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Today is the 42nd birthday of Gary Glass, Director of the American Homebrewers Association. Gary’s been with the Brewers Association for many a moon and has become the face of homebrewing in America. Join me in wishing Gary a very happy birthday. And relax, drink a homebrew, if you have one.

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Gary at Anchor Brewery with his wife Erin after an AHA rally there in 2008.

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Gary talking with Fred Eckhardt at Hopworks Urban Brewery, flanked by Christian Ettinger and Brian Butenschoen, Oregon Brewers Guild Director. Photo by Oregon Brewers Guild.

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Gary Glass, Erin and Bradley Lantham, from the BA, at Anchor Brewing for an AHA Rally.

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Gary, Maya and Erin. (Photo purloined from Facebook.)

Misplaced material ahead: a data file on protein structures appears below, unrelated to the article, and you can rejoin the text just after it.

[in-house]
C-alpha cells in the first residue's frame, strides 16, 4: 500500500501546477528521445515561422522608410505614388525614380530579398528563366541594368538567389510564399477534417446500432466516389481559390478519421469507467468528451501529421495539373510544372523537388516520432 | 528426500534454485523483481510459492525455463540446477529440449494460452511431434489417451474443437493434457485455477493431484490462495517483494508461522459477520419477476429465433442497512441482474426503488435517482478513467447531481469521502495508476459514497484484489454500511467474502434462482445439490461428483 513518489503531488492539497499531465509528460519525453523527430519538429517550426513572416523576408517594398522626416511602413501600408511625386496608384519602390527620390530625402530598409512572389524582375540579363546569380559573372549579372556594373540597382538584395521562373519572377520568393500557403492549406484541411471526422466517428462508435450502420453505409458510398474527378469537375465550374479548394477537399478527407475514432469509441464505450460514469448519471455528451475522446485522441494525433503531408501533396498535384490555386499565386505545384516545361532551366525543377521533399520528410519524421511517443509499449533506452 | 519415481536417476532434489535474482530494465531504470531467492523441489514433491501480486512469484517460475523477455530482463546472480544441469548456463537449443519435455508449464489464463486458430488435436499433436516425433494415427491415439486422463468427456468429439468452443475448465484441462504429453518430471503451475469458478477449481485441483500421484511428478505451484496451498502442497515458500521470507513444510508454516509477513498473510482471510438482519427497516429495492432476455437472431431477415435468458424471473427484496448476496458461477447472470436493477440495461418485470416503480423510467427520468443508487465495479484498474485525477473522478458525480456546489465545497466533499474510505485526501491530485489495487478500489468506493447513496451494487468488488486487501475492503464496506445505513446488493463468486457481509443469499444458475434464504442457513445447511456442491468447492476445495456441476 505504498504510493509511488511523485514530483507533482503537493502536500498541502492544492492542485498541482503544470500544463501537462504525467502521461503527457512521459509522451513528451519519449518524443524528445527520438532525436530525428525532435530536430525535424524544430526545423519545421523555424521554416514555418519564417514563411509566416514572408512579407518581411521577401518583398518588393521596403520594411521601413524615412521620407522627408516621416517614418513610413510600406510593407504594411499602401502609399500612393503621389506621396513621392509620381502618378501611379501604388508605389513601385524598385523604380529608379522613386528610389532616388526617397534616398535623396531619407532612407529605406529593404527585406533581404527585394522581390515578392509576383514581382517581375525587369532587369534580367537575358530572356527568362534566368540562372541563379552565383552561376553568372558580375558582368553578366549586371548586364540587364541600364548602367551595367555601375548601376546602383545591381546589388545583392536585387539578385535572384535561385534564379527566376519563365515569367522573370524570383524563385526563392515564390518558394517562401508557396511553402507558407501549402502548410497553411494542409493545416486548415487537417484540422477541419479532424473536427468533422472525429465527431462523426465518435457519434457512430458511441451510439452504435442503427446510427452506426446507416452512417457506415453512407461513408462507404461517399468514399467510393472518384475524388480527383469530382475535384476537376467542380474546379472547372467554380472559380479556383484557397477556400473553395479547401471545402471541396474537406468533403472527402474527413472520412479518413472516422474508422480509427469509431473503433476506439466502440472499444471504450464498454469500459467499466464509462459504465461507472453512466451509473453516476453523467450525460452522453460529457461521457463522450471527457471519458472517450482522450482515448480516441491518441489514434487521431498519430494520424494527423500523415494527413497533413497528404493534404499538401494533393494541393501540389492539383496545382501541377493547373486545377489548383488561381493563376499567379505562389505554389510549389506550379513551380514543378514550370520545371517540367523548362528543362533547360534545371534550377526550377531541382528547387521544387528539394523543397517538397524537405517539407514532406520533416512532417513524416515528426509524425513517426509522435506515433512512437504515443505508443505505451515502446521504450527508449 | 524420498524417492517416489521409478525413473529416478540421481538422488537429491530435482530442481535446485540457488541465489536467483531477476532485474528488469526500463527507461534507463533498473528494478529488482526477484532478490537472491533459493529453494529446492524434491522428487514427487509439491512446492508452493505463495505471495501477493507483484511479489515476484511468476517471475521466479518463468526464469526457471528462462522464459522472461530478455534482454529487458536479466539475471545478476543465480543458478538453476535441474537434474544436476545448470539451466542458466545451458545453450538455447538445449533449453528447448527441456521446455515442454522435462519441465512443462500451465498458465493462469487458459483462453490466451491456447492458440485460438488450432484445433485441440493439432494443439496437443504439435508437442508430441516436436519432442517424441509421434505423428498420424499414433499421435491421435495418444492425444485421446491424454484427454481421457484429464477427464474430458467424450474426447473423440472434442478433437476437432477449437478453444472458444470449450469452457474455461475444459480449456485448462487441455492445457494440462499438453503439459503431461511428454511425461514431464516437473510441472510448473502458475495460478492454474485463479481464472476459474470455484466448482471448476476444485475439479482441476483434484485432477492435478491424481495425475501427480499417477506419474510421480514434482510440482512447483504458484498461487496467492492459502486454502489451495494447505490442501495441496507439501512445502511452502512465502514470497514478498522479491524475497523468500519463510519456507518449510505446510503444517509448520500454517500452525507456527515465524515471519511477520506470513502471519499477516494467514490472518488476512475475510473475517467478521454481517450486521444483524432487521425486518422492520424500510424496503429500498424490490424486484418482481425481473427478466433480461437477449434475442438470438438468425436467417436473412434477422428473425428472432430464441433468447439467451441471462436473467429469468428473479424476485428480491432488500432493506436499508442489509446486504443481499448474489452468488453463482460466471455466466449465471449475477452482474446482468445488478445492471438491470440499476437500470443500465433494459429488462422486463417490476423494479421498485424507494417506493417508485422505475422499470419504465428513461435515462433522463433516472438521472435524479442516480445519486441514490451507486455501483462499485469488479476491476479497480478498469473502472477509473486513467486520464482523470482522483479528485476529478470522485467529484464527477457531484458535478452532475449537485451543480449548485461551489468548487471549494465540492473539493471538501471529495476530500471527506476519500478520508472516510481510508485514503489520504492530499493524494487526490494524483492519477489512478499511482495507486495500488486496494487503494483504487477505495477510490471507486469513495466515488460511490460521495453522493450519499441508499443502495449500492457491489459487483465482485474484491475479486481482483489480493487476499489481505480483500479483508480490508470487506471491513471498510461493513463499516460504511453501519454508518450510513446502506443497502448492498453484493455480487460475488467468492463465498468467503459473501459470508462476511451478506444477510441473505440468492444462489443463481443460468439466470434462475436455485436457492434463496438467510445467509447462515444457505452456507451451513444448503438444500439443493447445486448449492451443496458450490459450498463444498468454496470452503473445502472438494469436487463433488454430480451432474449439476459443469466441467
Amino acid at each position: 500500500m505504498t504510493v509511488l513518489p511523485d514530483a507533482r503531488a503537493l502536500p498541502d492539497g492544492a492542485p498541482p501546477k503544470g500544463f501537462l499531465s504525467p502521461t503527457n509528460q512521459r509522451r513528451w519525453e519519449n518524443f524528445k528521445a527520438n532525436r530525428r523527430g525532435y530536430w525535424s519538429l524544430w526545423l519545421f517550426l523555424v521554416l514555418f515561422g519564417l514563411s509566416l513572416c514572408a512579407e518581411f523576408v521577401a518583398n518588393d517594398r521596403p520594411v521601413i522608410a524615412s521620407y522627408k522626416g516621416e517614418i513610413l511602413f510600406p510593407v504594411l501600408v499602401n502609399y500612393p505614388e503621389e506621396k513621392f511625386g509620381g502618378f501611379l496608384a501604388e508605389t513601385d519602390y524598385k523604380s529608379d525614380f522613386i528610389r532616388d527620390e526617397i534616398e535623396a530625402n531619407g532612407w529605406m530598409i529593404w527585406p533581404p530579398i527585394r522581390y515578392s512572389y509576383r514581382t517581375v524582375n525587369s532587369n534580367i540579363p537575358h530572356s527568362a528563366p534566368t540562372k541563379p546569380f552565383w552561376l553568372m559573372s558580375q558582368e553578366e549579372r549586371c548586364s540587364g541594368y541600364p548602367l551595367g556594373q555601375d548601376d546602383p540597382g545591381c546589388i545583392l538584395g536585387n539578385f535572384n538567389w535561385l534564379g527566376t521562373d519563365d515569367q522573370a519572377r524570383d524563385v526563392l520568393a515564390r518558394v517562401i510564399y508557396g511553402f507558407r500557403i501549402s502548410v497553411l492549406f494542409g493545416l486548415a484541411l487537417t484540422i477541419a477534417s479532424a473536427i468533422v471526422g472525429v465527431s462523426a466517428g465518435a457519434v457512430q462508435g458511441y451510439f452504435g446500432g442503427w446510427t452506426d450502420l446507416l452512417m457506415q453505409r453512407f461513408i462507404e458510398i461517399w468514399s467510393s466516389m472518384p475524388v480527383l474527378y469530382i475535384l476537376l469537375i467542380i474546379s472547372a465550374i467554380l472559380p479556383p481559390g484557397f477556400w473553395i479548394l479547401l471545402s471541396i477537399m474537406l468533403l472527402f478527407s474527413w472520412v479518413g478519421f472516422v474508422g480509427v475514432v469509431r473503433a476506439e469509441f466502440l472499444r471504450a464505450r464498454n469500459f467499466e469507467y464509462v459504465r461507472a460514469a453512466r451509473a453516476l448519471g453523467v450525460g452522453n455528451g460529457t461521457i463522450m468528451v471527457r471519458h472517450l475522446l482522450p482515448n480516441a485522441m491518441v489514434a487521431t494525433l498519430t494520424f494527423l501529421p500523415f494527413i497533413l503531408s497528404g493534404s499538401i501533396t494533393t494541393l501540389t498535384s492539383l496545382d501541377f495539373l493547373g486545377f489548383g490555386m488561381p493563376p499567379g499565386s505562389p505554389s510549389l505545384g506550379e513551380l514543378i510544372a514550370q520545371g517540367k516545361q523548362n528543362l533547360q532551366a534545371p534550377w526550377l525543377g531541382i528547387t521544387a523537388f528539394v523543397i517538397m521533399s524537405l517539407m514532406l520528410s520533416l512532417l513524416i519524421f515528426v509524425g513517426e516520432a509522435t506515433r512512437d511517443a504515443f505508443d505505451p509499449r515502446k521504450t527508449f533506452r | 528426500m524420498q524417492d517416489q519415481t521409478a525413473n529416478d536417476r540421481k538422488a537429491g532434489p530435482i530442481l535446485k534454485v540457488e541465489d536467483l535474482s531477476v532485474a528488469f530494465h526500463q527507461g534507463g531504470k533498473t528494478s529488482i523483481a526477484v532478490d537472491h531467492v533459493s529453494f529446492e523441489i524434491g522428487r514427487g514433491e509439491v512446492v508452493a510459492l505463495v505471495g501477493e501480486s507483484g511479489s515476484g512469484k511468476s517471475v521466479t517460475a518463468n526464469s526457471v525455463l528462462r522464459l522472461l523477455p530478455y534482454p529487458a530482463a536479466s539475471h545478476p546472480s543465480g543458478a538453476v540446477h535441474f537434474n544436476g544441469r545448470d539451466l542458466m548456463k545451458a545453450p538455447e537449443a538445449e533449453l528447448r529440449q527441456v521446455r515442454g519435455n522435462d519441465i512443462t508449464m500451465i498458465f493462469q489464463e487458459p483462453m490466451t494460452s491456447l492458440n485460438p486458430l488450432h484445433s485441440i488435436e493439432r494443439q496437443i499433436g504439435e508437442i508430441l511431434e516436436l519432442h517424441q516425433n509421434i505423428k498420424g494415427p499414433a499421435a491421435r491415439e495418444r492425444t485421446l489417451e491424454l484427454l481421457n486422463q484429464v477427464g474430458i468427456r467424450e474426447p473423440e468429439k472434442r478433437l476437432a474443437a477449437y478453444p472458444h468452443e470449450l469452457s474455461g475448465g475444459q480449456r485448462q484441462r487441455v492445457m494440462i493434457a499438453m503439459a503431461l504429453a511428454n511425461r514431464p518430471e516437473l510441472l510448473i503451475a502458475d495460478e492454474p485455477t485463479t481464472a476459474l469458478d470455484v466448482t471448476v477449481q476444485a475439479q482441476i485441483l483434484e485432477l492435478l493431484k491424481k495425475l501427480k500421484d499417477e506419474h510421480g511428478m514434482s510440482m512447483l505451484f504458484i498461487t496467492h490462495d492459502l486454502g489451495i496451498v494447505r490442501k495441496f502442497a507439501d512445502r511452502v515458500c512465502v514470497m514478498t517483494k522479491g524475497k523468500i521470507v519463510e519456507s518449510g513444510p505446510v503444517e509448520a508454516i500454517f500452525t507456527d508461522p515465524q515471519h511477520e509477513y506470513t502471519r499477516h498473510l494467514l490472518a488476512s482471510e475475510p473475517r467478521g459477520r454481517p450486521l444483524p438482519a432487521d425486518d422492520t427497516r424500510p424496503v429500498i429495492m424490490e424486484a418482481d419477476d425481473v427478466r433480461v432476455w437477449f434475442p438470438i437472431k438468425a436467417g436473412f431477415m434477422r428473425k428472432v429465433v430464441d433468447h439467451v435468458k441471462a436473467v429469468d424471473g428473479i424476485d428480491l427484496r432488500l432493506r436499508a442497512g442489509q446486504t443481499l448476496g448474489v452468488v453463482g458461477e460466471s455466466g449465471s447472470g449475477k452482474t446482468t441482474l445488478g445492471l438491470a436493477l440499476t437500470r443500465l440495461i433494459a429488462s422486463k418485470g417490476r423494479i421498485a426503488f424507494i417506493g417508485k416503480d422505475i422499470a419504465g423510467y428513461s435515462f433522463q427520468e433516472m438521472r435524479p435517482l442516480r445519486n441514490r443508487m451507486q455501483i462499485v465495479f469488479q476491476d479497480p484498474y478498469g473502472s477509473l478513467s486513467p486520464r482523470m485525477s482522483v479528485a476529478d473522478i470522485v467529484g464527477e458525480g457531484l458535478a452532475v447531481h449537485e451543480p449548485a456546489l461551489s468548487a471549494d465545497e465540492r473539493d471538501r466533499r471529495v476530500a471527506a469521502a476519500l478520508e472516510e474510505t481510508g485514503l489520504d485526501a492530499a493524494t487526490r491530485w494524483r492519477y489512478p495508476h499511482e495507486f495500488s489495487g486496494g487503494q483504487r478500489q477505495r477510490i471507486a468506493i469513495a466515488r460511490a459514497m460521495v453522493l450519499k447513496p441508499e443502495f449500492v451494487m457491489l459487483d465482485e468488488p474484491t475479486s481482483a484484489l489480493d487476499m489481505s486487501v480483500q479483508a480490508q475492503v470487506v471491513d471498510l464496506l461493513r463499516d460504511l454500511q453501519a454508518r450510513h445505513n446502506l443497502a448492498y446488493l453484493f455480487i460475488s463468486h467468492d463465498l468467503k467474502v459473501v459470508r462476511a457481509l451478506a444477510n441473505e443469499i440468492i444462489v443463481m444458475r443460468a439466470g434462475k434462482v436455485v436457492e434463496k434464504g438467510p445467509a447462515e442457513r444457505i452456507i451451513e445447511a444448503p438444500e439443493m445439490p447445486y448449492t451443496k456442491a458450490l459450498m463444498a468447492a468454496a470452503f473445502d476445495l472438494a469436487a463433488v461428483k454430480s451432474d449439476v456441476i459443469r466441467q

Patent No. 3175595A: Baled Hops Shredder

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Today in 1965, US Patent 3175595 A was issued, an invention of Morton William Coutts, assigned to Dominion Breweries Ltd., for his “Baled Hops Shredder.” There’s no Abstract, but the description states that the “invention relates to the breaking up and the measuring of compressed baled hops and the like, and has for its objects the provision of an apparatus for achieving this quickly and easily and also in measured quantities and at predetermined speeds and intervals of time, directly from the bales.”

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Beer Birthday: Dick Cantwell

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Today is Dick Cantwell’s 57th birthday. He’s the head brewer and co-founder of Elysian Brewing in Seattle, Washington, and the co-author of Barley Wine. In addition to brewing, Dick’s a great writer, too, and his work frequently appears in numerous beer magazines. He also was on the BA’s board of directors and headed both the Communications and Pipeline committees. More recently, he’s moved to San Francisco, and spends part of his time in our fair city. Join me in wishing Dick a very happy birthday.

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Award-winning Portland beer writer Lisa Morrison and Dick at an Elysian event during OBF.

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Dick with his business partner and Elyisian co-founder Dave Buhler at GABF in 2006.

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Enjoying a pint at the Falling Rock in Denver during GABF week.